On Tuesday the Boundary Commission published their proposals for redrawing parliamentary constituencies, in order to reduce the number of MPs from 650 to 600. All three of the constituencies which fall within Southampton have been modified, and the consequences of these changes may well be felt come the next general election.
At the 2015 general election, the Conservative candidate Caroline Nokes held Romsey and Southampton North, which includes City Council wards Bassett and Swaythling. The Tories also won Southampton Itchen through candidate Royston Smith, which includes all of Southampton east of the river Itchen along with Bargate ward in the city centre. Long-term incumbent Alan Whitehead and Labour long held the final seat in Southampton, Test, which includes the remaining 7 city council wards west of the Itchen. If Parliament accepts the Boundary Commission’s current proposals, Southampton will be fully encompassed by two constituencies, Test and Itchen.
City Council wards Bassett and Swaythling will move from the current Romsey and Southampton North Constituency into Southampton Test. While Bassett is not generally known as a student oriented part of the city, the Glen Eyre halls complex does fall within the ward. Swaythling meanwhile is home to many students, both in the private rented sector – mainly on the several student roads to the north of the University – and as part of the Wessex Lane halls of residence. Bevois ward, which falls to the south of the University, will move away from its current location in Southampton Test into Southampton Itchen. Bevois contains a large amount of private rented student accommodation for both Southampton University and Solent, and is also home to the infamous nightclubs of Bevois valley, along with Southampton Football Club’s St Mary’s Stadium. Yet what would these changes mean for our political parties come the next general election?
Let’s start off with the two ‘Southampton North’ wards moving into the Southampton Test constituency. Bassett ward is heavily Conservative, and returns Tory Councillors even in Labour landslide years. Swaythling meanwhile is more of a ‘swing district’, having elected Councillors from both Labour and the Conservatives in recent times. In the 2016 Council Election Labour won the ward, although Tory candidates were elected in both 2015 and 2014. The movement of these wards into Test certainly represents an expansion of the Conservative vote in the constituency. This, coupled with the removal of solidly Labour Bevois, spells trouble for the incumbent, Alan Whitehead. Bevois is a very safe Labour ward, and its absence from Test will make it much easier for the Tories to capture the constituency.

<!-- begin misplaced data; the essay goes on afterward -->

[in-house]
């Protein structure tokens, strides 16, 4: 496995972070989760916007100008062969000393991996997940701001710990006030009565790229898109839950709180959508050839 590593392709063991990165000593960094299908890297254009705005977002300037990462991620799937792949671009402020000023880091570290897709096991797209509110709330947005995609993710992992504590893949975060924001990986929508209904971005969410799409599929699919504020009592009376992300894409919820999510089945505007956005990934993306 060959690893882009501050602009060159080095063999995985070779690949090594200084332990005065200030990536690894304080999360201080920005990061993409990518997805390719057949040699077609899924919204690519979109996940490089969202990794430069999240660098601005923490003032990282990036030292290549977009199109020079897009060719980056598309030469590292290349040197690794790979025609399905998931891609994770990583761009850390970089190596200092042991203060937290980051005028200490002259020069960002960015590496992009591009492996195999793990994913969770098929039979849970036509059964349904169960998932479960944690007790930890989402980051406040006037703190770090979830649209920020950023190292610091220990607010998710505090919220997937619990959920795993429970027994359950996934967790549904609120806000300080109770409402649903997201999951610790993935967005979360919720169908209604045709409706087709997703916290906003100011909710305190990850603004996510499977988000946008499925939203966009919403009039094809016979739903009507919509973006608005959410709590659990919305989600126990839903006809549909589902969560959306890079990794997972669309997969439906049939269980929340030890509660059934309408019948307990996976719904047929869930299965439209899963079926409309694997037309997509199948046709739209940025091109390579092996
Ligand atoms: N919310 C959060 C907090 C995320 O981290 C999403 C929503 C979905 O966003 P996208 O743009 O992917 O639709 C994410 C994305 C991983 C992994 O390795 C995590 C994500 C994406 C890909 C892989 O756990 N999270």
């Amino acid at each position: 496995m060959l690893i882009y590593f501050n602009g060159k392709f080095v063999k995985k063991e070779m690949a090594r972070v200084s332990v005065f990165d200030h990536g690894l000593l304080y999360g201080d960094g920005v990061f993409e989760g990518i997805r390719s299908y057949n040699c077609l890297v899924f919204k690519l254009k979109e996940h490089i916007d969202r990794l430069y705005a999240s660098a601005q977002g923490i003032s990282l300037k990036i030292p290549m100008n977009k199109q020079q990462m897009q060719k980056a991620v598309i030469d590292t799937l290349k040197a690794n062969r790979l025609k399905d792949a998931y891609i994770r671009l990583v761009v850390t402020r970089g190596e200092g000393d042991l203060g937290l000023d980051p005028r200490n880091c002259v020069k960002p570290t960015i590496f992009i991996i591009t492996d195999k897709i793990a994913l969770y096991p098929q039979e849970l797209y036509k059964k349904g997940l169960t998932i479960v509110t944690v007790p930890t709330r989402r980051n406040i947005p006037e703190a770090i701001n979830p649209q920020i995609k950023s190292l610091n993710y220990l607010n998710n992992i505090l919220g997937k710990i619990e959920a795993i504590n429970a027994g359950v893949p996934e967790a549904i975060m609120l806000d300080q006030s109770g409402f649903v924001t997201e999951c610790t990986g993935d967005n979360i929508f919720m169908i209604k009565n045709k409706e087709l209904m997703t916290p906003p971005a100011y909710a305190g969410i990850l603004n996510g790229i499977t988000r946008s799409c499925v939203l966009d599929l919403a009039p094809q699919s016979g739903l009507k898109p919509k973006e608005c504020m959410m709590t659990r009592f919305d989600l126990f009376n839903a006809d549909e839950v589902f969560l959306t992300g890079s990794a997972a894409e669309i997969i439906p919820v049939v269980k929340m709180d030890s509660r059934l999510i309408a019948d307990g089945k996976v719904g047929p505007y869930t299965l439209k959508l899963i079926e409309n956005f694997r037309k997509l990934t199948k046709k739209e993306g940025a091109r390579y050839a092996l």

On the other side of the river, the movement of Bevois into Itchen could spell trouble for Royston Smith, the Conservative incumbent there. His seat is currently one of the most marginal in the nation, and the addition of several thousand Labour voters into Itchen has the potential to threaten his 2,316 majority. Mr Smith will however benefit from his position as a well known incumbent, and his chances may well be further improved by the national political picture, which currently sees the Tories riding high in the polls.
Overall, it would be hard to argue that the changes to boundaries in Southampton decisively favour the Conservatives or Labour. Nether Itchen nor Test will become ‘safe’ seats for either party. However their partisan leanings will flip, and Test will become the more Conservatives of the two seats. Should an election be held under these boundaries tomorrow, and current national polling prove correct, it would be likely that the Tories would win both seats. However politics, as many of us know all too well, has a tendency to bring unforeseen surprises. In the end it won’t be until the early hours of the morning on May 8th 2020 that we will really know for sure the effects of these boundary changes on Southampton, and the nation.